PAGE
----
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RIP William Styron

Discussion in 'Anything goes' started by Xsportschick, Nov 2, 2006.

  1. Xsportschick

    Xsportschick Member

    NEW YORK - William Styron, the Pulitzer Prize-winning author of “The Confessions of Nat Turner” and other novels whose explorations of the darkest corners of the human mind and experience were charged by his own near-suicidal demons, died Wednesday. He was 81....
    more at http://www.msnbc.msn.com/id/15521076/

    :'( :'( :'( :'(

    NYT's ... William Styron, the novelist from the American South whose explorations of difficult historical and moral questions earned him a place among the leading literary figures of the post-World War II generation, died yesterday on Martha’s Vineyard, Mass., where he had a home. He was 81.

  2. 21

    21 Well-Known Member

    What a loss.

    May he rest in the peace he never found during his lifetime.
  3. Blitz

    Blitz Active Member

    Bill Styron was a good friend of deceased southern writer Willie Morris, who often mentioned Styron with great affection.
    He influenced Curtis Wilkie, too, from the South.
    Styron wrote about subjects many of us claim to understand and have an opinion on.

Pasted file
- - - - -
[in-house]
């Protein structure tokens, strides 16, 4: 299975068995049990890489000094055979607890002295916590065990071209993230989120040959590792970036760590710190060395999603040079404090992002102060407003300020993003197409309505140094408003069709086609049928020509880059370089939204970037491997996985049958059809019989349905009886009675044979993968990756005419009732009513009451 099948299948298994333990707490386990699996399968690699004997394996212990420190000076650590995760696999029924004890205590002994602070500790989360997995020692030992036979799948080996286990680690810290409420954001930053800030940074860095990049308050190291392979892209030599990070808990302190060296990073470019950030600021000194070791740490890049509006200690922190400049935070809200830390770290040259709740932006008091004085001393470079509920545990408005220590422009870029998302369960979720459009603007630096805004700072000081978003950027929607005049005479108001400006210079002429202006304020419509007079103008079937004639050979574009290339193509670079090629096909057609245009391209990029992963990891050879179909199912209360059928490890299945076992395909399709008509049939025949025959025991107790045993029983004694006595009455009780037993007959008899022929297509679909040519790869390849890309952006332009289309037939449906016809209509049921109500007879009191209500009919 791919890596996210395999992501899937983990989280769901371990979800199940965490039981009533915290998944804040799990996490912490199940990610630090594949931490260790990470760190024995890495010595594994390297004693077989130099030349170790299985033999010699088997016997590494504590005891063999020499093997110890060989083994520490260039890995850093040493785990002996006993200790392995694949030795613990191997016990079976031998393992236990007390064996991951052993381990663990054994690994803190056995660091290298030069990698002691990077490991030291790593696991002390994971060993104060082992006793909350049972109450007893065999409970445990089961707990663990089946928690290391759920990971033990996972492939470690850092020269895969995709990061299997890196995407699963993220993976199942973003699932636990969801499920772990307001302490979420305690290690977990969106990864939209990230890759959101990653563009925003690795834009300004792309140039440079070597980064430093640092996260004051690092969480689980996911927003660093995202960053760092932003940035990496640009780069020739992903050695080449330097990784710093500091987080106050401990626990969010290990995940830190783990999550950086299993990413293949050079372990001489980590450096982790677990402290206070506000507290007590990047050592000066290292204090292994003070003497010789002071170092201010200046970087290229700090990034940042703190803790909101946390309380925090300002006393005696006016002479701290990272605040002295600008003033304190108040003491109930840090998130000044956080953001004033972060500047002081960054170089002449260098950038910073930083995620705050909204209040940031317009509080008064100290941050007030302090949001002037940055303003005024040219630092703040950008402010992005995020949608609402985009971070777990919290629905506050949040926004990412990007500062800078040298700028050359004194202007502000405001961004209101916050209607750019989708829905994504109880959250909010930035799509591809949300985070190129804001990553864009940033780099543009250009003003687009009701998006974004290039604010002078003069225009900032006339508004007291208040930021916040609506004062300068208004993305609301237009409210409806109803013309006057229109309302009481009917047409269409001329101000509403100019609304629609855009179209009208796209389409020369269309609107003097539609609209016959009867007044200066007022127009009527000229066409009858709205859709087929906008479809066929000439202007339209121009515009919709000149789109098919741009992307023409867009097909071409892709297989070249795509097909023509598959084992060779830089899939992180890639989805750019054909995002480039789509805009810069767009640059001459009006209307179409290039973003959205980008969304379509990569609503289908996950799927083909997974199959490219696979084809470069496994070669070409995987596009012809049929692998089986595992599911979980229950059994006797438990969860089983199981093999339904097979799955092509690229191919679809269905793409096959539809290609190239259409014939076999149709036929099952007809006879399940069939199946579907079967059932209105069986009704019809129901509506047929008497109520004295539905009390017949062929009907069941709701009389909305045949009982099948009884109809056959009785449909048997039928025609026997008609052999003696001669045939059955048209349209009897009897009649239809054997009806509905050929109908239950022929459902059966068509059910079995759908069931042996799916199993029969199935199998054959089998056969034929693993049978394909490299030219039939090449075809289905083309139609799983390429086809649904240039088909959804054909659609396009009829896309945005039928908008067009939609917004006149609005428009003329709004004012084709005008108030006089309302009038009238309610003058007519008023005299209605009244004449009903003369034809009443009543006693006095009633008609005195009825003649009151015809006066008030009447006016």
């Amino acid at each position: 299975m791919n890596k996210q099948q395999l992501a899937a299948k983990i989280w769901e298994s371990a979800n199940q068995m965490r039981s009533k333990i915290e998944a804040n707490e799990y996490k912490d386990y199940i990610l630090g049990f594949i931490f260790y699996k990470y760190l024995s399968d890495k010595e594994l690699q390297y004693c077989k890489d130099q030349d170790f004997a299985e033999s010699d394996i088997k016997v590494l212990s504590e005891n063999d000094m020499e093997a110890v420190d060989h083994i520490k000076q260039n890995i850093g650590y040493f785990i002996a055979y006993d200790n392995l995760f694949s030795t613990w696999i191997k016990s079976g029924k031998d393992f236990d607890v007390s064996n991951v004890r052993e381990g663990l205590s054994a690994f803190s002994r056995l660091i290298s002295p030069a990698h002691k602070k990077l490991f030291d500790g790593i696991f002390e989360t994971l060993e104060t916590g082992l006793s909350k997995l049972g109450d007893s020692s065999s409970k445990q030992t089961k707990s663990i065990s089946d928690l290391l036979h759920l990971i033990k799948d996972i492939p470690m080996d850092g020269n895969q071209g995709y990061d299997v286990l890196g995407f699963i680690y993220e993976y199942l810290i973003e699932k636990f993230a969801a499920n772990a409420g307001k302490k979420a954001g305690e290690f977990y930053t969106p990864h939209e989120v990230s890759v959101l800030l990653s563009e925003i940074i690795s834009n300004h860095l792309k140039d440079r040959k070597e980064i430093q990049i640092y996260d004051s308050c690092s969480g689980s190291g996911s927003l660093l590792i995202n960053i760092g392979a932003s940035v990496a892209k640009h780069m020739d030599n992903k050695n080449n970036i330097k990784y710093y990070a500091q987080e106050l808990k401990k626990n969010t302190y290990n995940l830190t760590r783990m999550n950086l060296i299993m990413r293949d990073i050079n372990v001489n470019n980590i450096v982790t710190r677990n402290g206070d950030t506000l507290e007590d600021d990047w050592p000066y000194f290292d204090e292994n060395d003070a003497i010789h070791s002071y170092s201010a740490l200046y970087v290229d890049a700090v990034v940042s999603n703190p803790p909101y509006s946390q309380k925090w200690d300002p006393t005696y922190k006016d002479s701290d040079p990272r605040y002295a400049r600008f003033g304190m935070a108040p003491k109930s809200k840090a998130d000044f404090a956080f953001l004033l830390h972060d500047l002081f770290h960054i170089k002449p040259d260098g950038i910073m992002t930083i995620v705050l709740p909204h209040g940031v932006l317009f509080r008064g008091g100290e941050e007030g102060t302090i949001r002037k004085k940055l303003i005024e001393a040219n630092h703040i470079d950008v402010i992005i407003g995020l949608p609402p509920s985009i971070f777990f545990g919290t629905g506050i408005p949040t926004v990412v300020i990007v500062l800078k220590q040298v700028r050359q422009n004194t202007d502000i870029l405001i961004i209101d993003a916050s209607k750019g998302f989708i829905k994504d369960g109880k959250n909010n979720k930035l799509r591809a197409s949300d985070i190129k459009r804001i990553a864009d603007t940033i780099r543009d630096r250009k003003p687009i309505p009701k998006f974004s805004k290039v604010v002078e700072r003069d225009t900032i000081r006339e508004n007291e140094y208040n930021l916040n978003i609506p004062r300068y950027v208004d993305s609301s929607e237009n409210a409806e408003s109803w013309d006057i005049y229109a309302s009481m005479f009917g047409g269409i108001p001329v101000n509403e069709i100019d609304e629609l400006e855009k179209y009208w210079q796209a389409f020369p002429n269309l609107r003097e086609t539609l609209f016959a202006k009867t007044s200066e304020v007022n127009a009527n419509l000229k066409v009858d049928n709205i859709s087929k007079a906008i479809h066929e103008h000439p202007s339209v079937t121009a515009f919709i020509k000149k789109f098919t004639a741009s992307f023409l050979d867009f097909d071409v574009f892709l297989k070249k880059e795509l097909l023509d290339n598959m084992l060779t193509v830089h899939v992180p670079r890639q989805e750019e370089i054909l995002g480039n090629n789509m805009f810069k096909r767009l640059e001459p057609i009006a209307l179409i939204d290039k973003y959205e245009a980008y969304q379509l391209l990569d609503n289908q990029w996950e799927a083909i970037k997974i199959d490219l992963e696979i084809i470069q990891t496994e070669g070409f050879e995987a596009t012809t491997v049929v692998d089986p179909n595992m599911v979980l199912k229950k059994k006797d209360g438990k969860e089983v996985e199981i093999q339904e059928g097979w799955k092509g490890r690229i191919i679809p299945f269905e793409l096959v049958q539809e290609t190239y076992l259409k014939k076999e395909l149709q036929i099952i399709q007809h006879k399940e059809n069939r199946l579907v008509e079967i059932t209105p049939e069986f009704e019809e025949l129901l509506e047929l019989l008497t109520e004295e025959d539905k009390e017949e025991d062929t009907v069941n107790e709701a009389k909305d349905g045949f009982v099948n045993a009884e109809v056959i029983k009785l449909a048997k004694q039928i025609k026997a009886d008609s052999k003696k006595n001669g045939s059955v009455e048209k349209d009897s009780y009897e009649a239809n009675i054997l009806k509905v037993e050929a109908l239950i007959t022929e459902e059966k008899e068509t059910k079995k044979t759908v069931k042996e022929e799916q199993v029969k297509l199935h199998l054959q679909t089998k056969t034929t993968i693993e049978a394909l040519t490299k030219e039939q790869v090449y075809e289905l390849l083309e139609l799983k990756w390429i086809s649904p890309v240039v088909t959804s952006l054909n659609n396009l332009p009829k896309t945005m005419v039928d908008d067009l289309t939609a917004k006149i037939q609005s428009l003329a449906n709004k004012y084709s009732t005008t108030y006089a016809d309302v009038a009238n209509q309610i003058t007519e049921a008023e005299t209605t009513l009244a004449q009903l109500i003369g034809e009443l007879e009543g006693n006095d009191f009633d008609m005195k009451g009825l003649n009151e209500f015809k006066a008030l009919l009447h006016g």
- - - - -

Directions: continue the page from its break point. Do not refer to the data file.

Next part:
Too few actually are able to make educational observations, though. Not enough delving is done by writers and reporters into social status and the history of race relations.
  4. The Big Ragu

    The Big Ragu Moderator Staff Member

    This is bizarre. I was really depressed yesterday. Like really depressed. Like weeping for no reason depressed. I couldn't control it. I haven't felt that inexplicably down in so long. A friend of mine who is an occasional visitor here, talked to me, and pointed me to the thread from a week or two ago, that linked to the New Orleans column by Chris Rose, in which he talked about his depression. In the column, Rose mentioned Styron's memoir, "Darkness Visible: A Memoir of Madness," which apparently recounts Styron's descent into and recovery from depression. I didn't know a whole lot about Styron, other than "Sophie's Choice," so I did some googling to read up about his life. I did all of this, not knowing he had died, or was about to die. In fact, I hadn't thought about William Styron, in any way shape or form in at least a dozen years, perhaps not since the 1980s. I made a mental note to hit the book store and see if I could find a copy of his memoir.

    After all of that, it was a bit spooky seeing the news that he had died. Someone I hadn't given any thought to in a long, long time, and I spend part of my day thinking about him. And then he dies that day. What are the odds of that?
  5. Duane Postum

    Duane Postum Member

    Confessions of Nat Turner is really something, despite the controversy that surrounded it.
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